An insider chronicles life in Tent City
DOWN TO THIS: SQUALOR AND SPLENDOUR IN A BIG-CITY SHANTYTOWN
Shaughnessy Bishop-Stall Random House, 475 pages, $34.95.

For all the worrying and raging about Tent City we heard a couple of years ago from anti-poverty activists and politicians and reporters and pundits, we’ve heard almost nothing at all from the residents themselves: the homeless and presumably hopeless crowd of indigents who carved out a village of shacks made of garbage on a vacant, toxic dump near the waterfront.

Who the hell were these people? If you were speaking to a member of the Toronto Disaster Relief Committee, the Tent City residents were victims, beaten by a society obsessed with winners and losers and too greedy to provide affordable housing. If you were reading a Toronto Sun columnist, they were the running dogs of anarchy, a gang of lazy and violent addicts, leeching off and stealing from the corporate and private citizenry.

Now — nearly two years after a private security force (escorted by police) evicted the 130 residents of Tent City, put razor wire around the site and, eventually, paved the entire place — we have Down to This, an account of the life and people of Tent City written by a former resident with the unlikely sounding name of Shaughnessy Bishop-Stall.

Bishop-Stall, who reads at the Hart House Library May 19, lived in Tent City from December, 2001 until the site was cleared in September, 2002. During that time he was savagely beaten, he built and renovated a small house for himself, panhandled, spent days on end drunk, took drugs, rode along on thieving runs and stood in soup kitchen lines. Which is to say he lived like a typical resident of Tent City. Which is not to say he was typical.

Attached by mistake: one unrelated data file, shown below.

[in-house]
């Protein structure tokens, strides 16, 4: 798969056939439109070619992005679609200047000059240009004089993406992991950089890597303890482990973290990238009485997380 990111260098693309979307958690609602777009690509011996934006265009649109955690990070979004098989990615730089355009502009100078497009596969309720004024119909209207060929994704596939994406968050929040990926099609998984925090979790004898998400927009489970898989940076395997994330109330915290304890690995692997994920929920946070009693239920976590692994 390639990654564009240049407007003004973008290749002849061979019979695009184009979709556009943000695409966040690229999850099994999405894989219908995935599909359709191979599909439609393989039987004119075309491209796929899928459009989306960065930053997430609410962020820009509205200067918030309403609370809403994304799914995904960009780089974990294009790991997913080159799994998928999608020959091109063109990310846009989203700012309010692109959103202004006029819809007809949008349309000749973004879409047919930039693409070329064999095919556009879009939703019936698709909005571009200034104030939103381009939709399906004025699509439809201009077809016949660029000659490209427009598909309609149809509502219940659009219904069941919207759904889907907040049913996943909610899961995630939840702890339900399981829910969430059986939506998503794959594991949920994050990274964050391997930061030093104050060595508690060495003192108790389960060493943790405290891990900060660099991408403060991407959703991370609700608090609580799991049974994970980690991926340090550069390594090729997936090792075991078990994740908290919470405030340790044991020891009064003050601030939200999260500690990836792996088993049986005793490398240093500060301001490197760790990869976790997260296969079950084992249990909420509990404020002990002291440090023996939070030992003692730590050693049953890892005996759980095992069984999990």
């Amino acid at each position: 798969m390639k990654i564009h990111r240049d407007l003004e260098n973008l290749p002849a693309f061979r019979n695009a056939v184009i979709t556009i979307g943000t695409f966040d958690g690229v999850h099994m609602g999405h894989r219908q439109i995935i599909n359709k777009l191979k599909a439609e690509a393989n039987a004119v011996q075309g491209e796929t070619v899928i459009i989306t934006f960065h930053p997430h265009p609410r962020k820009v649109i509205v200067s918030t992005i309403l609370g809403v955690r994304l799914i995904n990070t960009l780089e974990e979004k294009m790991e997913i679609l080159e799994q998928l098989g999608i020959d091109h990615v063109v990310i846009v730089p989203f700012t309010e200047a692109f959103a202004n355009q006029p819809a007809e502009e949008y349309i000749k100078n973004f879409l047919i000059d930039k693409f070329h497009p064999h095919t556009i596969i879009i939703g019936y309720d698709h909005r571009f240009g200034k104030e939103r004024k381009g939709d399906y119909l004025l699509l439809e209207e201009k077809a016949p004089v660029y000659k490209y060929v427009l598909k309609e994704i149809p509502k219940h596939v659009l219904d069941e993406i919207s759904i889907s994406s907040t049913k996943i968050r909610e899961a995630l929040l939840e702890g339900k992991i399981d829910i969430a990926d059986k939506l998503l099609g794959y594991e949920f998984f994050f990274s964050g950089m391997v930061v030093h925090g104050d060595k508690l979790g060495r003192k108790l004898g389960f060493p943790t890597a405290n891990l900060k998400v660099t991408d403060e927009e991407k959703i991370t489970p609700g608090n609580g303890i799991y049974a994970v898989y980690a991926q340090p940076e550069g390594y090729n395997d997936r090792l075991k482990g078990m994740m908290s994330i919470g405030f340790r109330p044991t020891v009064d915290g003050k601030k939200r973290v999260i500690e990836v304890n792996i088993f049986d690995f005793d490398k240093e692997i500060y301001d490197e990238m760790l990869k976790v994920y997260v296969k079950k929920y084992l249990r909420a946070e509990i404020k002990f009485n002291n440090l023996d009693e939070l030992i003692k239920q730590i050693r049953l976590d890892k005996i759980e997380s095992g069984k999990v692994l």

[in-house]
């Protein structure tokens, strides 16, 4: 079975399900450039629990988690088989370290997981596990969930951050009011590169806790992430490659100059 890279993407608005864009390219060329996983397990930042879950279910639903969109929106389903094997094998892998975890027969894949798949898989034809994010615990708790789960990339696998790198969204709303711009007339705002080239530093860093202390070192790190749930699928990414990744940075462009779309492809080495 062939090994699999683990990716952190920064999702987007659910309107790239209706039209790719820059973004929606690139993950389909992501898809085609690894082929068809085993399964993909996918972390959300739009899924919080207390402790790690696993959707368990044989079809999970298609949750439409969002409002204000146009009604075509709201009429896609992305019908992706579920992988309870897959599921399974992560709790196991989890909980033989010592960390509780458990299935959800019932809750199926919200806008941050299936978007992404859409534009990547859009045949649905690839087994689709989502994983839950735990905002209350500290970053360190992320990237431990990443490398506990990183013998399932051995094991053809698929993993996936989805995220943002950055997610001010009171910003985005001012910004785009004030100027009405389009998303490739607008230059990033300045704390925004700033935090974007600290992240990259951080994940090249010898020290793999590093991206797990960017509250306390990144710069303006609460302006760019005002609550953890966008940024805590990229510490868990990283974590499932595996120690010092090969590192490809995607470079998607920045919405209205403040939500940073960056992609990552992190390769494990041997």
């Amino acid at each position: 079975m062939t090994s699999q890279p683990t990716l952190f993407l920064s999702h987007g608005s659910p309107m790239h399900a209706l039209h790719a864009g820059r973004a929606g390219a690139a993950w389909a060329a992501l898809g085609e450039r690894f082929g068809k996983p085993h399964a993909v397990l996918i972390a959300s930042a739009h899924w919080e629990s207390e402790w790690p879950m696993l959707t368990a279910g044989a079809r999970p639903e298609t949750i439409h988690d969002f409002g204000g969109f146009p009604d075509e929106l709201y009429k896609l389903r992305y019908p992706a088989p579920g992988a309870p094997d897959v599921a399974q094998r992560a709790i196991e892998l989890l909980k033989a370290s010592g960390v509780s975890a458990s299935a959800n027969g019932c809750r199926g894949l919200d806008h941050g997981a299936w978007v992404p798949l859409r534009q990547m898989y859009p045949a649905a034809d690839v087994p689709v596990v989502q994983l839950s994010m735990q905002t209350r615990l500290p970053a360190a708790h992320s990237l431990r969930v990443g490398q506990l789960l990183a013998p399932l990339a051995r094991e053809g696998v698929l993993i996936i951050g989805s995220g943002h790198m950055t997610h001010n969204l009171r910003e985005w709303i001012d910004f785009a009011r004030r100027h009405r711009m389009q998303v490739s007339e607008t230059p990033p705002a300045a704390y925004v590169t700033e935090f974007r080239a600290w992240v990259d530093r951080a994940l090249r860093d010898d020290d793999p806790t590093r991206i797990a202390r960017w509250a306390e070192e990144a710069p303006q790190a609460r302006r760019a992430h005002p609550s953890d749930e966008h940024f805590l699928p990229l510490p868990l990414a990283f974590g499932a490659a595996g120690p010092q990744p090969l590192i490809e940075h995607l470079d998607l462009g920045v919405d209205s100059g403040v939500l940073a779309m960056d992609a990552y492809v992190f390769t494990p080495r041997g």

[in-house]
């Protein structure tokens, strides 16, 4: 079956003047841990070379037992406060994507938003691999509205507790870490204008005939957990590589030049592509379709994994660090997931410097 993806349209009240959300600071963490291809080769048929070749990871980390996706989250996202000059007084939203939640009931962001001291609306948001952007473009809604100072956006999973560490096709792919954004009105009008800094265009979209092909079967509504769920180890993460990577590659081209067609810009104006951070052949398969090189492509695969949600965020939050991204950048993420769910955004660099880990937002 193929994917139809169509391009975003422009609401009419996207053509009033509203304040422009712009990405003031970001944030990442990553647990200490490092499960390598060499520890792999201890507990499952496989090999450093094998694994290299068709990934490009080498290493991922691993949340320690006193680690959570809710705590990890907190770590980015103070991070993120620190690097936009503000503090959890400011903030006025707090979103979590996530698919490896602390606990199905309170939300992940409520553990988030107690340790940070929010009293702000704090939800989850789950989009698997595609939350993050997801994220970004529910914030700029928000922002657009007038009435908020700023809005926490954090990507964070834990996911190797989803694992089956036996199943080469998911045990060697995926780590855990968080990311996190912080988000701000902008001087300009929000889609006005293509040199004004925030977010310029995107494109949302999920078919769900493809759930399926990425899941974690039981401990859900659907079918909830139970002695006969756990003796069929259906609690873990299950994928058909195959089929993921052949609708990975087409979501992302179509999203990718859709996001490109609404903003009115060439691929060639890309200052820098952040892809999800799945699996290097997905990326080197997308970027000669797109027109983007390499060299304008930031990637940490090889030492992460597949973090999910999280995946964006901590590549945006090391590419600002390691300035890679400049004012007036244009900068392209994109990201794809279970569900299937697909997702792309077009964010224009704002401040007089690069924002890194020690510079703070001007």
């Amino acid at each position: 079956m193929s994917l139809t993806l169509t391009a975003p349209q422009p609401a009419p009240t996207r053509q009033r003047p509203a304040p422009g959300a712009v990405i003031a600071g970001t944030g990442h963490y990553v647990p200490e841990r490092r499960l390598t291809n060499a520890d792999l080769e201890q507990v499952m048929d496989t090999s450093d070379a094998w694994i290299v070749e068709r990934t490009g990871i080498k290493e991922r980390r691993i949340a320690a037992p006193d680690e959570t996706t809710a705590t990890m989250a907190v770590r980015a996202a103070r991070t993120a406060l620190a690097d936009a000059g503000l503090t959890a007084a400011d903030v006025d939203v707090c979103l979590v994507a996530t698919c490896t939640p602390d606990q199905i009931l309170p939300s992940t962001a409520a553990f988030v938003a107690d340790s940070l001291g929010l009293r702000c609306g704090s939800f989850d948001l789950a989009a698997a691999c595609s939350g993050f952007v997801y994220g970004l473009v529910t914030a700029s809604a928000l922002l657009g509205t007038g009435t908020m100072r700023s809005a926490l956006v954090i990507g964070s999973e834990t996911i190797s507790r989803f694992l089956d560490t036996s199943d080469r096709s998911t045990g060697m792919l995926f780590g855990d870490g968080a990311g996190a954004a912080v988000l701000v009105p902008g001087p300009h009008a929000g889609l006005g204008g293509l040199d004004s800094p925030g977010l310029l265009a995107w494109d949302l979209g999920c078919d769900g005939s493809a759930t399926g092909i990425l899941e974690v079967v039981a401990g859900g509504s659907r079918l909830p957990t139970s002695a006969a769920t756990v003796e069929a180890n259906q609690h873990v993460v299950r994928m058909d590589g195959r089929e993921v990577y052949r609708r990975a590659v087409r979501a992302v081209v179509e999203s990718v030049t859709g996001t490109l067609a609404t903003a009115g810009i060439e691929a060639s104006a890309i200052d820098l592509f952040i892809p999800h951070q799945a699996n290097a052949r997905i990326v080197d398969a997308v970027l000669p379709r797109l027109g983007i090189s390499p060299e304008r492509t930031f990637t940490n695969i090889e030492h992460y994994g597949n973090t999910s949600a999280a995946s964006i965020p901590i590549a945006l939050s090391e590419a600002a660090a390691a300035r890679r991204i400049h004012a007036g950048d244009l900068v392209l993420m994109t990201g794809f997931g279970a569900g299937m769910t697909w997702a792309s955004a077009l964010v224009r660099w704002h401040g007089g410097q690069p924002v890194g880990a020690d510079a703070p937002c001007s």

Raised by loving and supportive parents, Bishop-Stall is well-educated and had achieved a measure of success as a writer. At any time, he might have been a few phone calls away from pulling himself out of the squalor and poverty in which his fellow residents existed. He went to write a book, and dutifully kept a diary in spiral-bound notebooks that eventually formed Down to This. “I’ve been getting a lot of grief for that,” the 29-year-old author says over the phone from his hotel in Vancouver, a recent stop on a promotional tour for the book, “from people who haven’t read the book. Their automatic response was that I went in and studied them like Jane Goodall.” That was certainly the tone of “A tourist in Shantytown,” a lukewarm review by NOW-affiliated poverty activist Pat Capponi in The Globe and Mail on May 8.

But he wasn’t exactly wearing a pith helmet and carrying a microscope: he’d had a book project fall through on him, a relationship end in emotional carnage and he was battling a cocaine problem. “As everything was falling down around me, suddenly the idea of going to live in a tent for a year — which is how I pictured it — didn’t seem so bad…. But that’s not the kind of book I would have chosen to do if I’d had a lot to lose at that point.”